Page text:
Just up the hill from Morris another landmark catches the eye. That is the old Tryon Depot - once the local railway station, but now the Polk County Historical Association's Museum. Trains still run through Tryon, but they now bear little resemblance to the one that William Gillette stepped off in 1890 when he fell in love with the little town. He was so impressed with the town that he bought property there and began to build his house in the following year. The railway-depot-turned-museum now houses many historical artifacts of local interest. To those of us with a Sherlockian frame of mind, the most interesting exhibit will likely be the Calabash pipe (you know that it was Gillette who popularized that curved pipe as a Sherlockian accouterment - Holmes never actually smoked a curved pipe) and the Persian slipper - props which Mr. Gillette actually used on the stage. Just up the hill from the Museum (" . . . turn right at the horse, first left, next right . . .") we found our place of lodging, a lovely B&B called the Melrose Inn, which is a large and very comfortable B&B recently opened by Debbie Gerhardt and Dan Rogers, our hostess and host for the weekend. We are told that the Inn is now being actively managed by Debby and Dan's friends, Marilyn and Vince Guarino.
It was on the enclosed verandah of the Melrose Inn where Debbie and Dan provided space for us to set up our exhibit of Sherlockian goodies. The verandah is just a step or two from the Melrose Inn's really spacious and cleverly decorated (including a real carousel horse - perhaps one of Morris' colts) dining room. The charm of the whole area was enhanced by the playing of Victorian music through the Inn's excellent stereo system. We have to admit that Victorian music wasn't played constantly because Dan, much to Joel's delight, digressed to a bit of '60's "bop" now and then. By the way, Dan (seen here, with Debbie) is a person of multiple talents! In addition to being an innkeeper, he is a great chef! He asked us to have dinner at the Melrose at the end of our first full day in Tryon and, since we were the only dinner guests in the Inn on that evening, Dan just "whipped up" a delicious dinner of Rock Cornish Game Hen, wild rice, and other goodies (with an appropriately "cob webby" bottle). Dan told us that Vince is even a better chef than he is! Dan is also a remarkably talented sculptor and he has some examples of his work on display at the Melrose Inn. Before he became an innkeeper, Dan worked in the movie industry. He was a "gaffer." If you are like we are and tend to sit through all the credits at the end of a movie, you probably have noticed that someplace way down the list there will be the position of "gaffer" listed. Dan is the only real "gaffer" we have ever met. (What's a "gaffer?" Maybe you can ask Dan in person! Try 828-859-7014.)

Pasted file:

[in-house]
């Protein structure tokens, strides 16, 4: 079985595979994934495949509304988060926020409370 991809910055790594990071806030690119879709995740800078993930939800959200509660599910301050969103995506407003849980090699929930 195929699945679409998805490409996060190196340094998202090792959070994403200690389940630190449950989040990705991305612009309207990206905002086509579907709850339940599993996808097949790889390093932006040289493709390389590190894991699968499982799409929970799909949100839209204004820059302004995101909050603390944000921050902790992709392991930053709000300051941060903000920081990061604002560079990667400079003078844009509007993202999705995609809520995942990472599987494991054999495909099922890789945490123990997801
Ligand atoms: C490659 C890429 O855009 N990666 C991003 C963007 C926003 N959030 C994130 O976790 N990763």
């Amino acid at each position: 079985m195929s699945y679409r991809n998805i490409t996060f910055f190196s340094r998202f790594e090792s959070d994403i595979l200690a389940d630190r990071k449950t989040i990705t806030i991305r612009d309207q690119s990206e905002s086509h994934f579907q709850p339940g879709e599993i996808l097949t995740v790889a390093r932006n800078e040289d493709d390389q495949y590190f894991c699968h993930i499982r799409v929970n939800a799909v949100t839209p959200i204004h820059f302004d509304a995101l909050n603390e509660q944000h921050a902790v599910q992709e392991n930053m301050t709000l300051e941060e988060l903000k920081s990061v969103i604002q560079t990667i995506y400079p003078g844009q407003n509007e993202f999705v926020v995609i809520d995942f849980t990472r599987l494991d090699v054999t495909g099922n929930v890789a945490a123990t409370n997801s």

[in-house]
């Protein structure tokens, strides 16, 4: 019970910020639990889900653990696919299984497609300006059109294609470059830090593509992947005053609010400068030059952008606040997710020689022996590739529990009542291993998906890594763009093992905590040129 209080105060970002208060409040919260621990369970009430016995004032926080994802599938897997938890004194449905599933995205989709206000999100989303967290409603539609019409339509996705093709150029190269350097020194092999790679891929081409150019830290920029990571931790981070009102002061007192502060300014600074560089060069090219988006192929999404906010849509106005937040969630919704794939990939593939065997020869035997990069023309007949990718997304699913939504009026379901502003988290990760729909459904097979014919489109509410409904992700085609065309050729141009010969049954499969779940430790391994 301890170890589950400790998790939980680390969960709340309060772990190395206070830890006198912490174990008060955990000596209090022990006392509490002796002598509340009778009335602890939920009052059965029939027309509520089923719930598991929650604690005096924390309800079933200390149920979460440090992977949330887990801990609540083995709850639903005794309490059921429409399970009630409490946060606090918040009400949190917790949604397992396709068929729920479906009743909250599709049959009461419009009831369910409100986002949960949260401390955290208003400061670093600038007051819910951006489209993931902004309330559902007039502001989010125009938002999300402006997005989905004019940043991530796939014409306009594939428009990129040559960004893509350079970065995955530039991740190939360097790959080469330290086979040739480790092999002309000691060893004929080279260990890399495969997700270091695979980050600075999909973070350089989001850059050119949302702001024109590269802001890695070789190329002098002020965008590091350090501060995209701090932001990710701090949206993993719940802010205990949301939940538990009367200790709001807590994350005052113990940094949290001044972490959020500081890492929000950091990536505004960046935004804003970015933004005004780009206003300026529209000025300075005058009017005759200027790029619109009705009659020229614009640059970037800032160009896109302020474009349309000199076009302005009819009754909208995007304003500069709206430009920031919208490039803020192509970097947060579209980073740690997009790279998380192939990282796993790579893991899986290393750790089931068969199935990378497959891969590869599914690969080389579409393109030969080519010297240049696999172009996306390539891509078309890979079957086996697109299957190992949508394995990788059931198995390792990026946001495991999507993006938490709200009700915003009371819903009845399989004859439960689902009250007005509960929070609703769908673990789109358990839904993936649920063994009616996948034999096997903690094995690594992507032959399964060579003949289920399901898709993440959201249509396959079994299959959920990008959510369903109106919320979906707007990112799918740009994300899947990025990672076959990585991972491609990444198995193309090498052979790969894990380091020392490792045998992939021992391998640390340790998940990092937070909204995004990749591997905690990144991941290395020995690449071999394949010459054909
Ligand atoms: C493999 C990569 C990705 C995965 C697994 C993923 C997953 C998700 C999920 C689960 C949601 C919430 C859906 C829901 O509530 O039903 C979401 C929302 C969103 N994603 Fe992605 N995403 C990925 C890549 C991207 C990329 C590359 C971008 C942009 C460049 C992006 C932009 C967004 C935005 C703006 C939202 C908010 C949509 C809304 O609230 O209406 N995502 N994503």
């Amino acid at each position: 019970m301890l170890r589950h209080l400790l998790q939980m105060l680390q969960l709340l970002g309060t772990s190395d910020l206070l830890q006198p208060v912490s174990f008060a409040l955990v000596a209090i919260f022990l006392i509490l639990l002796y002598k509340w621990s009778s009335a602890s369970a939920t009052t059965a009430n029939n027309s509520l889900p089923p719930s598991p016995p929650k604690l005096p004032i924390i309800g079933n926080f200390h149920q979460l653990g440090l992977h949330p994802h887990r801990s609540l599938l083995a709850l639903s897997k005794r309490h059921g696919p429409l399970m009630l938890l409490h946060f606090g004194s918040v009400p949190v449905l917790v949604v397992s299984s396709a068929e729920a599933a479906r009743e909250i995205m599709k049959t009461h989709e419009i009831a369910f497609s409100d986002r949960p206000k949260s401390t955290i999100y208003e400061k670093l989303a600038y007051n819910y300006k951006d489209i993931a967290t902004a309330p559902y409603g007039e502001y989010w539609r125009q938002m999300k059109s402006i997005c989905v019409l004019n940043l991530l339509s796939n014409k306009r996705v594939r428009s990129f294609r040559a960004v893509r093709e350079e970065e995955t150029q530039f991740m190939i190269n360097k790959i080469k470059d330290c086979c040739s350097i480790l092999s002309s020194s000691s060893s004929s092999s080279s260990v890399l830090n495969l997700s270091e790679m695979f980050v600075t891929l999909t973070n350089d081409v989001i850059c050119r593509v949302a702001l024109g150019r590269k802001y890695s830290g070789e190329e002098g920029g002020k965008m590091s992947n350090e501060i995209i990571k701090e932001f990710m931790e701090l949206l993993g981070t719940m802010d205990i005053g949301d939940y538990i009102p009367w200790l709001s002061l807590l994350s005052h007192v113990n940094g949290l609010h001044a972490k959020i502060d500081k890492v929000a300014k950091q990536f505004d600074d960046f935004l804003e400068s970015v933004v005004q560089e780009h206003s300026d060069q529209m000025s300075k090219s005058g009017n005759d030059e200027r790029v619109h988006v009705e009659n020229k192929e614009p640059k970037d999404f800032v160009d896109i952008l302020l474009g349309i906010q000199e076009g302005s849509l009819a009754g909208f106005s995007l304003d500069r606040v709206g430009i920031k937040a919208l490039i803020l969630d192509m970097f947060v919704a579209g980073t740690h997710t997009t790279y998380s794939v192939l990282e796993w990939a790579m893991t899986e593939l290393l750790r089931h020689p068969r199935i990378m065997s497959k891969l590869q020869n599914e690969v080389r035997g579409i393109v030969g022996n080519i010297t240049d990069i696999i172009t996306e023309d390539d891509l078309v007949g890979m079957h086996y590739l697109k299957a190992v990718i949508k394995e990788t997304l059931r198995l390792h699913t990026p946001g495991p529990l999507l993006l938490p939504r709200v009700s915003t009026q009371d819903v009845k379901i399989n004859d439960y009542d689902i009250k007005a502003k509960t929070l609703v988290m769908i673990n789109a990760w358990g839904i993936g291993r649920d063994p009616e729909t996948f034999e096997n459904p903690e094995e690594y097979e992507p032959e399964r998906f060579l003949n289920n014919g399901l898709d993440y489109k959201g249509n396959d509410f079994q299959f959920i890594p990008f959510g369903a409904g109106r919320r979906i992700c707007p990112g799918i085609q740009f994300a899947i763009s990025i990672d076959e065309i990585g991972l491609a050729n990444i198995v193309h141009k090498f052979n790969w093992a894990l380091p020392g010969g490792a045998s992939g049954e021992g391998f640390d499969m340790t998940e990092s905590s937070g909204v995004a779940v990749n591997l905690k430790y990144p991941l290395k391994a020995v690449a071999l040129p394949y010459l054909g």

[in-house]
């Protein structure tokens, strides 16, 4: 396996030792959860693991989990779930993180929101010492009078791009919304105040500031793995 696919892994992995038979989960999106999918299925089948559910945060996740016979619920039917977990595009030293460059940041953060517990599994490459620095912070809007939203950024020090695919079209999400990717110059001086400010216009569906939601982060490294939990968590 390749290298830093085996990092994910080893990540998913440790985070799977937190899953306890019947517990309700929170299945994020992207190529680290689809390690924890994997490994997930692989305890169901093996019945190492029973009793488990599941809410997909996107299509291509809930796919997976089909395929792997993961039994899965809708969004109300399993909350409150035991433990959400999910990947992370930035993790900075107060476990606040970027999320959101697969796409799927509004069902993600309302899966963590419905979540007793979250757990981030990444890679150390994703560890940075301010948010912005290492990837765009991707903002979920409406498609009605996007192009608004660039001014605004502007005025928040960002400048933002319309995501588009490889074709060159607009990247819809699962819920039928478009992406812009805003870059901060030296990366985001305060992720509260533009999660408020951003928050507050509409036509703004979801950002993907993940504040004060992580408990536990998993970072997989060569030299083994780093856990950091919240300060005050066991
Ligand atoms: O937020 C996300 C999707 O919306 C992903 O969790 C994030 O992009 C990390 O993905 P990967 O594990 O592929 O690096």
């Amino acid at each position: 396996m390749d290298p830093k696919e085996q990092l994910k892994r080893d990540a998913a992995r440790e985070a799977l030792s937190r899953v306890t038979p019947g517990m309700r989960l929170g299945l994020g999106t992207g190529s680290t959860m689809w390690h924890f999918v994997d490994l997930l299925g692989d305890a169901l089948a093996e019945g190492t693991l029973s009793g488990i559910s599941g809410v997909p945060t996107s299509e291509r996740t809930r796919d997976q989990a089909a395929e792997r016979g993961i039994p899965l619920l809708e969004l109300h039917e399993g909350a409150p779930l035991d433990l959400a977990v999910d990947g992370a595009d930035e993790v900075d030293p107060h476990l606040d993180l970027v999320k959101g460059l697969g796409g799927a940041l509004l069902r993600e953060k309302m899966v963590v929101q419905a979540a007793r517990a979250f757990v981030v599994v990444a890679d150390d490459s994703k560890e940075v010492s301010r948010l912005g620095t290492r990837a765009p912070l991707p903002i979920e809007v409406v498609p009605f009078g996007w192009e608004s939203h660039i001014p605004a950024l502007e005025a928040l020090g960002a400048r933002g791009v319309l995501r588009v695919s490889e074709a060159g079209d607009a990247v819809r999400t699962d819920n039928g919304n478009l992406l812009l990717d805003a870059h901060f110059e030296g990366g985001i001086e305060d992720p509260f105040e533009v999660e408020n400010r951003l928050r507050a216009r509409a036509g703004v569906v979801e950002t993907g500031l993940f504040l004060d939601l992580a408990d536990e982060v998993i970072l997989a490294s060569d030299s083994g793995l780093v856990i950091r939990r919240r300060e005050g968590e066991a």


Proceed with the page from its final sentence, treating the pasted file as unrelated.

Here is a photo we took of one of the Melrose Inn's comfortable bedrooms. This isn't the room we occupied; ours wasn't nearly this tidy once we moved in, so we took the liberty of photographing one of the unoccupied rooms. Nice, isn't it?